Little Free Libraries putting books just down the street in Arizona

PHOENIX – The structure outside Barbara Hinske’s downtown home looks like a fancy birdhouse. But instead of being littered with bird seed it’s brimming with books. 

Dubbed Hinske Hall, it’s one of a growing number of Little Free Libraries decorating dozens of front lawns, storefronts and parks around Arizona, connecting to an international movement that encourages neighborhoods to share books.  “My little library is so much more than these two shelves; it’s a reading community,” said Hinske, a writer.  More than 50 titles jam the shelves. Hinske said the most popular are “The Girl with the Dragon Tattoo” and the children’s picture book “My First Plane Ride.” Audio books and magazines are also available to borrow.

2013 I Love My Librarian Winner Kathleen Meulen Ellison

Kathleen Meulen Ellison, teacher librarian at Sonoji Sakai Intermediate School in Bainbridge Island, Wash., has a special commitment to literacy and librarianship.

Her father is functionally illiterate, most likely due to an undiagnosed learning disability. Ellison, whose parents took her to libraries and instilled in her a love of reading, knew from an early age that she wanted to be a librarian, in part, so that she could help students like her father become confident readers.  Ellison said, “It's the best feeling when someone starts thinking of themselves as a reader... or at least stops saying that they don't read.”

Provost promises to prevent library deficit

After students and faculty expressed concern over UND’s Chester Fritz Library potentially losing resources, university Provost Thomas DiLorenzo has clarified several points of misunderstanding and promised there will be no reduction in the library’s resources.

“Whatever the deficit is, I’ll find the money,” DiLorenzo promised in a meeting addressing the library’s struggle for funding. “I always planned to find the money.”

In the last couple months, students and faculty have become increasingly worried about losing library resources.

Literary Landmark: Jones Library

On Oct. 24, 2009, in celebration of the Jones Library’s special association with Robert Frost, the library was placed on ALTAFF’s Literary Landmark Register. Recognizing Robert Frost’s role in Amherst’s literary heritage and his importance to the nation, the Friends of  the Jones Library System and the Trustees of the Jones Library joined together to support this nomination.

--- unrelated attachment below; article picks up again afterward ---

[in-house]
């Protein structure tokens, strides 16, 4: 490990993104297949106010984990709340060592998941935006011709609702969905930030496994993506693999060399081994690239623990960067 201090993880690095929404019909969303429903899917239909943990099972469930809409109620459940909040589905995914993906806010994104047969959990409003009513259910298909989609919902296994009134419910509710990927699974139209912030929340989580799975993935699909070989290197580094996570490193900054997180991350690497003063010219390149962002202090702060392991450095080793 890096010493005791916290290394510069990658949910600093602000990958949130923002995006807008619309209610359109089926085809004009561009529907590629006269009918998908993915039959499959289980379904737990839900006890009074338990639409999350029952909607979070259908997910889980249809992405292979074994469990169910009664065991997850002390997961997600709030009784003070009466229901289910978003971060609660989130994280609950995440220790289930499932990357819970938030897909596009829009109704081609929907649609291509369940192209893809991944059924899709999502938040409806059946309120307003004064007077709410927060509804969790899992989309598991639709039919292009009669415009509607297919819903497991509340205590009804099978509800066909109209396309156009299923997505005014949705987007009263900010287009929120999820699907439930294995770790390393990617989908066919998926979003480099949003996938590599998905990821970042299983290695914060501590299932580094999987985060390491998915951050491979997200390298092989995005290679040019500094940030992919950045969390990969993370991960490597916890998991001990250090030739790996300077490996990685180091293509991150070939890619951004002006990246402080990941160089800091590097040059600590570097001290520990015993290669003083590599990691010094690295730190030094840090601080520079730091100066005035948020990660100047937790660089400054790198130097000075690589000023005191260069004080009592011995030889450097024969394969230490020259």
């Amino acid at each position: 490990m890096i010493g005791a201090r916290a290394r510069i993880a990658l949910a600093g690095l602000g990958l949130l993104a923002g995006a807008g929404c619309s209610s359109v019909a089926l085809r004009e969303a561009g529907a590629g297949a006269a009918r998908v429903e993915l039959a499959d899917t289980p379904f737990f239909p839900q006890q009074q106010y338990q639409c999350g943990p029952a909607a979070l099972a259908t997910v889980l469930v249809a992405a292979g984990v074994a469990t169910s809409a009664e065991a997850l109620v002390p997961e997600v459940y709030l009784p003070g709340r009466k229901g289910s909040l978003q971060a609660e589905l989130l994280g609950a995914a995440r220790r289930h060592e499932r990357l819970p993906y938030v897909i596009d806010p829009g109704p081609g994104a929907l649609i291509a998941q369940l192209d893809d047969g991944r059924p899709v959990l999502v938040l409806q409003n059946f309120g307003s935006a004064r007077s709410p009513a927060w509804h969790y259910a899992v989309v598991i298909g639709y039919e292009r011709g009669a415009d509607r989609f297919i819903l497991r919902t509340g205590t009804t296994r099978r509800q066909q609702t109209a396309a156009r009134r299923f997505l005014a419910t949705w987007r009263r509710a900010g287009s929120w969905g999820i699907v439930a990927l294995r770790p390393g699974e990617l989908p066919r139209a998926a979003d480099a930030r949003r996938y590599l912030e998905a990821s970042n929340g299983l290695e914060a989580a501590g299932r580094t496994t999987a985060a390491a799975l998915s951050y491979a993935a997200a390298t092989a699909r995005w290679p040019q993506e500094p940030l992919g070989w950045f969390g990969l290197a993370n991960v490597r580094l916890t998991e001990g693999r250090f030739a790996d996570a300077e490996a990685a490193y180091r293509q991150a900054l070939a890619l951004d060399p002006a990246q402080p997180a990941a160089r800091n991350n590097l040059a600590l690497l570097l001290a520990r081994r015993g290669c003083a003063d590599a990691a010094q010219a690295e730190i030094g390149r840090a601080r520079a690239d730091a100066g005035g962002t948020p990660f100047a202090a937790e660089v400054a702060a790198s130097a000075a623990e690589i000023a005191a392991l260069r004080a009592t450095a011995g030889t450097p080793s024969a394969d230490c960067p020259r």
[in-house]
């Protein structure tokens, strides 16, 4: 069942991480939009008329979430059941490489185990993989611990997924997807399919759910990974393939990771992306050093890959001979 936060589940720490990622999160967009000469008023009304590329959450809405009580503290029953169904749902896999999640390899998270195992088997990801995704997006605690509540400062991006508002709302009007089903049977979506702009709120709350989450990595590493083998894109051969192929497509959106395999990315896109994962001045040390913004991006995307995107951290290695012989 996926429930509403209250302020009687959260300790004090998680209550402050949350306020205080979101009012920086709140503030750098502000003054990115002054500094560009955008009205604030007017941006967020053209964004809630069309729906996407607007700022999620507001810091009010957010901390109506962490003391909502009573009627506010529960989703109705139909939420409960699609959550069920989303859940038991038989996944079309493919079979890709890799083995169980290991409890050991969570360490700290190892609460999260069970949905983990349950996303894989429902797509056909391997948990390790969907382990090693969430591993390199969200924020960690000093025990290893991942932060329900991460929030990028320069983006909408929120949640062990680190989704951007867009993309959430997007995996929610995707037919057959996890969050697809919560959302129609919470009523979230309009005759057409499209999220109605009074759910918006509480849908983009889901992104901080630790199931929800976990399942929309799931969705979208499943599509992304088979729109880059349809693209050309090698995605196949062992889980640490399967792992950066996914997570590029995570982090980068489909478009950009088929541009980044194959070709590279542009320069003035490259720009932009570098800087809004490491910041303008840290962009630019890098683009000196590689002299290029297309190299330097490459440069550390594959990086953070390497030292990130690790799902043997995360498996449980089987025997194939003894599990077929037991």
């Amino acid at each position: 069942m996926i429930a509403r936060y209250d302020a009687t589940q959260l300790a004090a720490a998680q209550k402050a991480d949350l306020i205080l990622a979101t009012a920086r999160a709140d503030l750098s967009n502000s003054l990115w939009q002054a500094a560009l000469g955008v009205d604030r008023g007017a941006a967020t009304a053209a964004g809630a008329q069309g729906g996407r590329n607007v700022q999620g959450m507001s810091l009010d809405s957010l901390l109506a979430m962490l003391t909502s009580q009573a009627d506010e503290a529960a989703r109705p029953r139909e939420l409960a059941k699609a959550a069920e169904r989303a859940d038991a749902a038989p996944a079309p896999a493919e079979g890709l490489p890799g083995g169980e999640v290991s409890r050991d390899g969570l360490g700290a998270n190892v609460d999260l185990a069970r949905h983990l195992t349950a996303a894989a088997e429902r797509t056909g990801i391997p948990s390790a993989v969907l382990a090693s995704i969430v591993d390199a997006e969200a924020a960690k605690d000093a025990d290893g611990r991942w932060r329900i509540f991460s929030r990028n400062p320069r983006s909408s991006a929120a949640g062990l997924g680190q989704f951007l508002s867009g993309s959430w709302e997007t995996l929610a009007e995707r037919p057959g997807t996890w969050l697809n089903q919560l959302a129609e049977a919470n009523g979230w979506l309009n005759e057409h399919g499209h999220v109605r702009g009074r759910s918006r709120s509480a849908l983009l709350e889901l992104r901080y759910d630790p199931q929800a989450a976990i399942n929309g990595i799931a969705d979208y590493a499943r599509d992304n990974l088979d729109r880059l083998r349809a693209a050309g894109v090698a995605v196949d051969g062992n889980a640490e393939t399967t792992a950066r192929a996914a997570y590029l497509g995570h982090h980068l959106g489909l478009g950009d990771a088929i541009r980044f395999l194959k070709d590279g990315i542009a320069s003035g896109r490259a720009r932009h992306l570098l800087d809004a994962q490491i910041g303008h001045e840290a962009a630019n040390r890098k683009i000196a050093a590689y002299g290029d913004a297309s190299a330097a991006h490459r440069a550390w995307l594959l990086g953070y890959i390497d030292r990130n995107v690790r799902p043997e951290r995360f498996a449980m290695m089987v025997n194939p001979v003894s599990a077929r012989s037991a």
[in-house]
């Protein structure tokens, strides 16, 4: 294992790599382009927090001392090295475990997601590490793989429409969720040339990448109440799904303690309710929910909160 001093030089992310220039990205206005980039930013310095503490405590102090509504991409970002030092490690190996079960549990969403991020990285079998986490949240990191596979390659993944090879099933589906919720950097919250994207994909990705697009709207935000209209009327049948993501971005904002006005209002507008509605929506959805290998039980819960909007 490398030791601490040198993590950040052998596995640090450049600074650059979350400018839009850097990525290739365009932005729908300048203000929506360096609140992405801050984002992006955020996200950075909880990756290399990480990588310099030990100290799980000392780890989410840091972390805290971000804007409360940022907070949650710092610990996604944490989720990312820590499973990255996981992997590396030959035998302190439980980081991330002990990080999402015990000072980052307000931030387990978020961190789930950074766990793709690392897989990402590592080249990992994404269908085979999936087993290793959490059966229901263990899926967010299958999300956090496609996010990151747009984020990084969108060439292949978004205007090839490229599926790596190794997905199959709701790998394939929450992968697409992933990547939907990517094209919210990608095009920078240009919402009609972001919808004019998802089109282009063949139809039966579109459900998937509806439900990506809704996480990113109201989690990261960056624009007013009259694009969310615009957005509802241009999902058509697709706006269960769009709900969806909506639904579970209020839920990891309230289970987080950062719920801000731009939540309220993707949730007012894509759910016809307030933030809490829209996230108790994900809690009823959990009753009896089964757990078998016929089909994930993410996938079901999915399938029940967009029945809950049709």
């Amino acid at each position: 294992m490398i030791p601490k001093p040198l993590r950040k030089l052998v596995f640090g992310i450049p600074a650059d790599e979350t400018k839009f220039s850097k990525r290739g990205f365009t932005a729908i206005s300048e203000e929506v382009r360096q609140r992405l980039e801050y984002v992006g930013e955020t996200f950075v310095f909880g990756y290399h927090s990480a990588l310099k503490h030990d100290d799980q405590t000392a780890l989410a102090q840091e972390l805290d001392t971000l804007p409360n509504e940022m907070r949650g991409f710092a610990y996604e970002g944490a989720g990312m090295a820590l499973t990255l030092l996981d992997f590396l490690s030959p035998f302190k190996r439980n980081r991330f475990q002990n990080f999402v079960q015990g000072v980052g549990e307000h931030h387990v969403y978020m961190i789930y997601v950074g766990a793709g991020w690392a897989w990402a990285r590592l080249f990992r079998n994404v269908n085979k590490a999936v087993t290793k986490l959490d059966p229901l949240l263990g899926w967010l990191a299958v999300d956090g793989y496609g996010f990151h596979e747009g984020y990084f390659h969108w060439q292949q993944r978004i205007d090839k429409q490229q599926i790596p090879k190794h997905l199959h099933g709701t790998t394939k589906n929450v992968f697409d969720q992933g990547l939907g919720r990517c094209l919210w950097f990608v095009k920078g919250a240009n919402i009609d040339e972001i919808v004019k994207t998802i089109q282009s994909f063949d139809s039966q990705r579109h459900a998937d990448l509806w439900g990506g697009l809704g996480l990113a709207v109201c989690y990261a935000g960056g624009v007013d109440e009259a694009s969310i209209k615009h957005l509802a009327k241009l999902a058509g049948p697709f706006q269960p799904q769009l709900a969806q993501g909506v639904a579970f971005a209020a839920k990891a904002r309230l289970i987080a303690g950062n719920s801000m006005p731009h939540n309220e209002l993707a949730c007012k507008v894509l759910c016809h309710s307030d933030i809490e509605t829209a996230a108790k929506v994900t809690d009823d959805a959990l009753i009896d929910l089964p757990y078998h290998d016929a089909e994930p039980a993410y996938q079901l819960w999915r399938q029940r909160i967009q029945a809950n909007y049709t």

2013 I Love My Librarian Winner Charlotte Carr Vlasis

Charlotte Carr Vlasis, librarian for the Chattanooga (Tenn.) School for the Liberal Arts, has made her library the hub of lifelong learning at her school.

That was how her nominator for a 2013 I Love My Librarian Award, Cindy Gaston, described her, writing that she “has created a library environment where research-based learning and passion for reading abound.”

Rural Bookmobile Program Provides Lifelong Learning

The Rural Bookmobile Program provides life-long learning opportunities by offering library services to citizens living in rural areas without access to public libraries.

Over 30% of bookmobile patrons are children!  Education in rural New Mexico is directly supported by bookmobile services.   Our student bookmobile patrons are champs!  A home schooled 6th grader participated in the Letters about Literature program offered through the Library of Congress.  Her essay won the 2013 Level 1 championship for New Mexico.  Many other bookmobile students received honorable mention.   Many K-12 and college students ask and receive study materials through the bookmobile services.

National Library Legislative Day: 40 years of library advocacy

National Library Legislative Day is a two-day advocacy event where hundreds of library supporters, leaders and patrons gather in Washington, D.C. to meet with their members of Congress to champion national library funding. National Library Legislative Day also includes a virtual advocacy component for library supporters who cannot attend the Washington meetings—advocates have the option to work remotely to connect with legislators via phone calls, text messages, emails and social media platforms.

Colorado Administrator Forges New Path for School Librarians

As first appeared in Education Week August 19, 2013. Reprinted with permission from Editorial Projects in Education.

When $50 million in budget cuts over three years forced her school district to cut librarians' schedules from full to part time, Julie A. Bowline knew the loss of services for students would be difficult to bear.

Jennifer Jamison, School Librarian & 2013 I Love My Librarian Award-winner, Is Not Afraid to Dream

In her words, Jennifer Jamison, school librarian at Atlantic City (N.J.) High School, the library provides a space for her students that is “safe, nurturing and invites participation.” It also provides expertise that “students otherwise in an urban setting would not get.”

Jamison’s words are bolstered by the results at both the Atlantic City High School library and also the Pennsylvania Avenue School Library, which was named a 2013 National School Library Program of the Year (NSLPY) by the American Association of School Librarians (AASL), a division of the American Library Association.